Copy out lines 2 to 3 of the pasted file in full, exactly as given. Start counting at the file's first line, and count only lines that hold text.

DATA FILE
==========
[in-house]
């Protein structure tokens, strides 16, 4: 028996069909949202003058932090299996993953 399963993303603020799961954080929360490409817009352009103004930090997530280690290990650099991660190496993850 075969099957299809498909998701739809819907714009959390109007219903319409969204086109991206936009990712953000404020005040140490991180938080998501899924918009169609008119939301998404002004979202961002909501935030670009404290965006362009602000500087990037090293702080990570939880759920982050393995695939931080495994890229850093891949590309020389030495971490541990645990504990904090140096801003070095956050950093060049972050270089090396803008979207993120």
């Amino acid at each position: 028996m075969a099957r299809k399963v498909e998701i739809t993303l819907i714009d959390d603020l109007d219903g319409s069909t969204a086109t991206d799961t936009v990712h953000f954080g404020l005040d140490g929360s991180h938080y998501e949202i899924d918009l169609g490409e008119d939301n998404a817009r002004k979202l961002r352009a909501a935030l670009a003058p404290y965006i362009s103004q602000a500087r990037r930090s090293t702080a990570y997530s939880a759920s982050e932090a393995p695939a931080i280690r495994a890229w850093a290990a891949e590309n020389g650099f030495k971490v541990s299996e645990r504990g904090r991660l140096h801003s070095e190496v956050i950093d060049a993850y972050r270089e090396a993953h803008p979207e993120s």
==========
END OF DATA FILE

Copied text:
């Protein structure tokens, strides 16, 4: 028996069909949202003058932090299996993953 399963993303603020799961954080929360490409817009352009103004930090997530280690290990650099991660190496993850 075969099957299809498909998701739809819907714009959390109007219903319409969204086109991206936009990712953000404020005040140490991180938080998501899924918009169609008119939301998404002004979202961002909501935030670009404290965006362009602000500087990037090293702080990570939880759920982050393995695939931080495994890229850093891949590309020389030495971490541990645990504990904090140096801003070095956050950093060049972050270089090396803008979207993120």
């Amino acid at each position: 028996m075969a099957r299809k399963v498909e998701i739809t993303l819907i714009d959390d603020l109007d219903g319409s069909t969204a086109t991206d799961t936009v990712h953000f954080g404020l005040d140490g929360s991180h938080y998501e949202i899924d918009l169609g490409e008119d939301n998404a817009r002004k979202l961002r352009a909501a935030l670009a003058p404290y965006i362009s103004q602000a500087r990037r930090s090293t702080a990570y997530s939880a759920s982050e932090a393995p695939a931080i280690r495994a890229w850093a290990a891949e590309n020389g650099f030495k971490v541990s299996e645990r504990g904090r991660l140096h801003s070095e190496v956050i950093d060049a993850y972050r270089e090396a993953h803008p979207e993120s």